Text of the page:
In 2020, many of us saw our societies shift to a digital world practically overnight. For decades, our lives have been increasingly moving into the online realm, but the global pandemic has dramatically accelerated the transition towards a digital economy. Post-corona, society will continue on this path. While this shift to hybrid working lives is seemingly abrupt, it was in fact a long time coming.

© image courtesy of UNStudio – project FOUR Frankfurt
Read the full UNStudio manifesto on future offices in the Soliscape brochure.

While many wonder whether the pandemic marks the death of large corporate offices, we believe it actually presents an opportunity to reimagine these spaces and make our workplaces more dynamic than ever. We are now heading into a new era of design, one heavily focused on the health and wellbeing of people and our planet. Looking specifically at workplaces, this will see a transition from designing for efficiency to a more holistic approach where inclusion, equity, resilience, sustainability – and most importantly health – are key drivers in the design.

© image courtesy of UNStudio – project TBC Forum Georgia

For decades, our societies were already becoming more digitised, with advancements in cloud computing, artificial intelligence, 5G and big data propelling us further along the technological track in recent years. But while the digital revolution has already permeated most facets of our lives, the same cannot be said for within the built environment; the industry is still yet to extensively adopt the use of technology and data as a way to positively impact how we design and build.

© image courtesy of UNStudio – project TBC Forum Georgia

In 2015, the University of Twente and CBRE conducted an extensive study into the relationship between people’s working environments and their health, wellbeing and ability to perform. Among their findings, they discovered that seemingly simple design features such as access to plant life and optimal lighting can significantly boost cognition, performance and spirits.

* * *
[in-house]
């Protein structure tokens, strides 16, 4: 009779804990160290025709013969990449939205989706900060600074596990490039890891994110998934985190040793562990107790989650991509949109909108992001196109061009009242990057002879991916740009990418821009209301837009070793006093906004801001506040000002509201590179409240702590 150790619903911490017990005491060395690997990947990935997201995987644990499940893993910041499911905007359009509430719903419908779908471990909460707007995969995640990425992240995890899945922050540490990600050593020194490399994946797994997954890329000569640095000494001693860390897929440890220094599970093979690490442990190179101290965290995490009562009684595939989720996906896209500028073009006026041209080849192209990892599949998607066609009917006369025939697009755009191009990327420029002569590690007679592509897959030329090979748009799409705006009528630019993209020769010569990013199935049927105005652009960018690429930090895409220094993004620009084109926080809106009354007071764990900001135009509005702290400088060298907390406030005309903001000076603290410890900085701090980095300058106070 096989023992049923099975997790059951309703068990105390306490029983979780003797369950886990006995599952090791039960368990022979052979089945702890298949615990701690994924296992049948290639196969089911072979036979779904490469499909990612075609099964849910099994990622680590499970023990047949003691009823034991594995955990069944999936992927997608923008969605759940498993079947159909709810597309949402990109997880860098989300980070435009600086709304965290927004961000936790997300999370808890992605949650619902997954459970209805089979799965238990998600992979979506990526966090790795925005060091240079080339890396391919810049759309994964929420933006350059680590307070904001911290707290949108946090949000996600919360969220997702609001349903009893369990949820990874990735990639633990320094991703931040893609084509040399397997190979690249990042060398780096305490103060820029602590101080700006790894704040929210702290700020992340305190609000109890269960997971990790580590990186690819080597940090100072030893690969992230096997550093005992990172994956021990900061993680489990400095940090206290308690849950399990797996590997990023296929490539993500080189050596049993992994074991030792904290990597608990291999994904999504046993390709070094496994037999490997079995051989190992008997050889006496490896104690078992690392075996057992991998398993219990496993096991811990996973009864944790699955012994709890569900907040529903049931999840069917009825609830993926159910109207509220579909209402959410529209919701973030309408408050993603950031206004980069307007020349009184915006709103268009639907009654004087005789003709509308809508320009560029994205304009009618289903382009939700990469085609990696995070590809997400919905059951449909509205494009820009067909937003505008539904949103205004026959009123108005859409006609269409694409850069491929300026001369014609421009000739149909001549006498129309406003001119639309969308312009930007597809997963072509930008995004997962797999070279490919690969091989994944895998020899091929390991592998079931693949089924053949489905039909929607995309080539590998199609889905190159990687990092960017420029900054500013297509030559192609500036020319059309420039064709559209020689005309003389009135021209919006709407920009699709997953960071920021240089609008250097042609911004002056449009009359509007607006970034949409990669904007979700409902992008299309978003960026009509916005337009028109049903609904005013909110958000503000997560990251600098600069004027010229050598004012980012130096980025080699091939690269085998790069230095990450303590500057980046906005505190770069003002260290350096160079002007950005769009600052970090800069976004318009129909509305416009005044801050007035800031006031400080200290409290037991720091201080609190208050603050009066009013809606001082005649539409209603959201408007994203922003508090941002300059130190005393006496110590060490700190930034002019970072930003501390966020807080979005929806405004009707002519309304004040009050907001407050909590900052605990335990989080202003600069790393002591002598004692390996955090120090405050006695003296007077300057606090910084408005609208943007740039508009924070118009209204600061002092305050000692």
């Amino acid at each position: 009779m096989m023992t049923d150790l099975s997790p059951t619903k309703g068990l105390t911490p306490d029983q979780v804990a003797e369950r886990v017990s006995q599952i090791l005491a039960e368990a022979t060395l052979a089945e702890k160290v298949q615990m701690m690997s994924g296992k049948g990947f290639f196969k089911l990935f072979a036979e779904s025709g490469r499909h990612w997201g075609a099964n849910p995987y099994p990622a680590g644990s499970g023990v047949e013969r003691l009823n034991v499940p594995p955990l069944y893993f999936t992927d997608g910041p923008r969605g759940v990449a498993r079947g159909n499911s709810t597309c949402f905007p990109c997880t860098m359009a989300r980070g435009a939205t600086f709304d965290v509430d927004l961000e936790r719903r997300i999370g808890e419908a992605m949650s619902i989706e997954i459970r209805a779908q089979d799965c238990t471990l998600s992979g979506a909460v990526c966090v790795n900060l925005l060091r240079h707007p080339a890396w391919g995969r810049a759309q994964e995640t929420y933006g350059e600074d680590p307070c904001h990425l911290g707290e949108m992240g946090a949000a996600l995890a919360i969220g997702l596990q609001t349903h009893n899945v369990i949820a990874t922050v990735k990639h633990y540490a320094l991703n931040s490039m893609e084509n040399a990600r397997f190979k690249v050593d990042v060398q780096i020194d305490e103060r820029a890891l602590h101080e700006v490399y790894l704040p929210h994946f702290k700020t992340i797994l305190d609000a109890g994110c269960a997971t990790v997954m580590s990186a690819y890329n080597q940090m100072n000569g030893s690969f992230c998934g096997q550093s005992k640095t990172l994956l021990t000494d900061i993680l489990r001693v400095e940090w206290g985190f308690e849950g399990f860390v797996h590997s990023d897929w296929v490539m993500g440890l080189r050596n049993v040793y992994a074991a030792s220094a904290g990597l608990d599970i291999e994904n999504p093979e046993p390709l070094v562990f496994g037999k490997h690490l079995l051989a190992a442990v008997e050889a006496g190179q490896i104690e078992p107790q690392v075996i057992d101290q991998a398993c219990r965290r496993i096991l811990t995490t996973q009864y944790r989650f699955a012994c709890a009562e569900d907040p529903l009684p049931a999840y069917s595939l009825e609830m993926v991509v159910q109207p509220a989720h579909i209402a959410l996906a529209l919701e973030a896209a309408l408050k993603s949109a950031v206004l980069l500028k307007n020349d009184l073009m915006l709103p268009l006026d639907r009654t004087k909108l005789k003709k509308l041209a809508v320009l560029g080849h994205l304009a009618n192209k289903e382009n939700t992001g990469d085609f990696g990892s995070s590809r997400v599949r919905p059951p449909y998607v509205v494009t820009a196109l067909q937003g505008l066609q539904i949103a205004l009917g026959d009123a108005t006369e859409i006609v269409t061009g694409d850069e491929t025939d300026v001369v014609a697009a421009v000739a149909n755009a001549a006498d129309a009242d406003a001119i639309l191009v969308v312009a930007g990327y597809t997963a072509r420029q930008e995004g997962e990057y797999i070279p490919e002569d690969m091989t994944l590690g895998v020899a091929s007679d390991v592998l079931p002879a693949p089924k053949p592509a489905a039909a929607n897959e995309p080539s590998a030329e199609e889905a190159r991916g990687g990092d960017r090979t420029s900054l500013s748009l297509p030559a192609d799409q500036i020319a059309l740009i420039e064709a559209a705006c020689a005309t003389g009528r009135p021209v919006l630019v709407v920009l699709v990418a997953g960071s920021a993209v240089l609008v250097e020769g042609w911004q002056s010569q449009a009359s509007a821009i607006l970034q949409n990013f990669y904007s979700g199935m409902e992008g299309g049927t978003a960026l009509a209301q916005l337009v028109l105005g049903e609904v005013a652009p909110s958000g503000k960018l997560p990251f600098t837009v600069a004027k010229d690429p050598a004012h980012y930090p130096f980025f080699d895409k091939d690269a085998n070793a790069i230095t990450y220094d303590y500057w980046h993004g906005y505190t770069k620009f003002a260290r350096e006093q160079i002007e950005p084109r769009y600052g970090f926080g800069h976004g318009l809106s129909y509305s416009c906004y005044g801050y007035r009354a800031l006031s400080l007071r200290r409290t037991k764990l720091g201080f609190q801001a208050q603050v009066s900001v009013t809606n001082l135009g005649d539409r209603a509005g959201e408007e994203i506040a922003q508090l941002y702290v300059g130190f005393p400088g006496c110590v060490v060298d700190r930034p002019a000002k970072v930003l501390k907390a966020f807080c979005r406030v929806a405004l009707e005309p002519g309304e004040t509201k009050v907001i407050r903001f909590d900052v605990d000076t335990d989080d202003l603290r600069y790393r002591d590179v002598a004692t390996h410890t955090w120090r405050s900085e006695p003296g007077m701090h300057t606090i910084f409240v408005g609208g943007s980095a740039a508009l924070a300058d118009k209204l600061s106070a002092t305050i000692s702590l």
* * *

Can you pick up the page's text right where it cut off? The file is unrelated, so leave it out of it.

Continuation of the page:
© image courtesy of UNStudio – project Booking HQ Amsterdam

In relation to light alone, the study found that more than 70% of people felt more energised and happier as a result of good lighting in their office. When measured in terms of productivity, this translated to a 12% improvement in work performance. Knowing the impact that environmental factors including light, sound, scent, air quality and temperature have on our health and wellbeing, offices of the future will incorporate smart technology that adjusts to the user’s ever-changing needs and activities. One such example is Soliscape, an innovative lighting and acoustic system using sensors to determine the optimum conditions for the wellbeing of those using the space, thus digitally enhancing the interior environment to suit their needs.

© image courtesy of UNStudio – project TBC Forum Georgia

Aside from technological advancements, the flexibility of buildings will also be crucial for them to be able to withstand such global shocks as a pandemic. For office buildings to remain relevant and usable, they need to be multifunctional.  With many predicting that the future of office work will be a hybrid model, buildings that only serve a singular purpose as a place of work are fast becoming outdated. Around the world, we have numerous constructions currently underway for mixed-use buildings that feature combinations of work, housing, culture, retail, hotel and education spaces, and that are flexible enough to be adapted to suit the changing needs of their users over time.

© image courtesy of UNStudio

The Soliscape family

An extremely versatile and flexible system, specifically designed to create human-centric environments.

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